Reaction over car parking policy in the last decade has given rise to increased congestion, worse access and reduced ability to regulate traffic growth. The decision to park illegally is investigated. Very little is known about the elements in a drivers' perception of the risk involved. Ineffective enforcement leads to increased violation. Various alternative approaches have been tried, and experiments have shown that a concentrated effort to apprehend illegal parkers in a small area reduces parked hours by 39 per cent. Changing the nature of the penalty, such as the use of wheel clamps, showed no reduction in the number of offences but a 40 per cent reduction in the time spent illegally parked. This reduced density of illegal parking produced a reduction in journey time of around 7 per cent. Improved procedures for dealing with fixed penalties and with those who refuse to pay could substantially reduce the cost of court and police action. Further improvements could be achieved by redesigning much of the street parking areas and providing more meter parking. There is evidence that many of the illegal parkers are unaware of the location of off-street parking space. Motorists could be made more aware by linking information on parking availability to traffic signals. This is a shortened version of a paper given by the author at a British Parking Association seminar, held in London, 1985. (TRRL)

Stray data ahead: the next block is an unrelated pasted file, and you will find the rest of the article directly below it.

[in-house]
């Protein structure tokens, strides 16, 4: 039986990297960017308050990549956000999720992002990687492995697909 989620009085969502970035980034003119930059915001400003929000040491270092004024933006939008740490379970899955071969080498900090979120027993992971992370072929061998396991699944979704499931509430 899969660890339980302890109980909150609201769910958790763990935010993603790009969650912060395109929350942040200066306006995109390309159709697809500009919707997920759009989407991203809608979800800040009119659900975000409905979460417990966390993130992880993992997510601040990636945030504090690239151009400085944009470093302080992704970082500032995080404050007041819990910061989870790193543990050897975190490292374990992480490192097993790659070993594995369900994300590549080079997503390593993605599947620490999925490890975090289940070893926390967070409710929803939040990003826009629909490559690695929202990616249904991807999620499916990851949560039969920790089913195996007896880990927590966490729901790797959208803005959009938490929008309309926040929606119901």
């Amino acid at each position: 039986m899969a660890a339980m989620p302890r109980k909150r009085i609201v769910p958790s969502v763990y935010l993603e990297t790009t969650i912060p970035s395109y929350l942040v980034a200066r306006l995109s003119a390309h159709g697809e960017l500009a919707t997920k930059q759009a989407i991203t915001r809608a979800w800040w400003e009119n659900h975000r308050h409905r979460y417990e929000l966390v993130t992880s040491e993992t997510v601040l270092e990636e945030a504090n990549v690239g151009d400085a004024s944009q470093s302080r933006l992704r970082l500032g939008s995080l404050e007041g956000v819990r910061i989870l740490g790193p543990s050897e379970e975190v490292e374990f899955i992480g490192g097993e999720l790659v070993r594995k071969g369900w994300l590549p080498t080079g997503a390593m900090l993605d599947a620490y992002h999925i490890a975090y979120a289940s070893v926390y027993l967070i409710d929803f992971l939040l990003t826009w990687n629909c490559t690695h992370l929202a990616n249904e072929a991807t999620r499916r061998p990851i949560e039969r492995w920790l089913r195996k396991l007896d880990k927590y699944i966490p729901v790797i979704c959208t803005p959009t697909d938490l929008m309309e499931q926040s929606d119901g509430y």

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  • Corporate Authors:

    Specialist and Professional Press

    Surrey House, 1 Throwley Way
    Sutton, Surrey SM1 4QQ,   England 
  • Authors:
    • May, A D
  • Publication Date: 1985-6-20

Media Info

  • Features: Figures; Photos; References;
  • Pagination: p. 9-10
  • Serial:
    • Volume: 165
    • Issue Number: 4849
    • Publisher: Hemming Group, Limited
    • ISSN: 0039-6303

Subject/Index Terms

Filing Info

  • Accession Number: 00457343
  • Record Type: Publication
  • Source Agency: Transport Research Laboratory
  • Files: ITRD, TRIS
  • Created Date: Aug 27 2004 10:01PM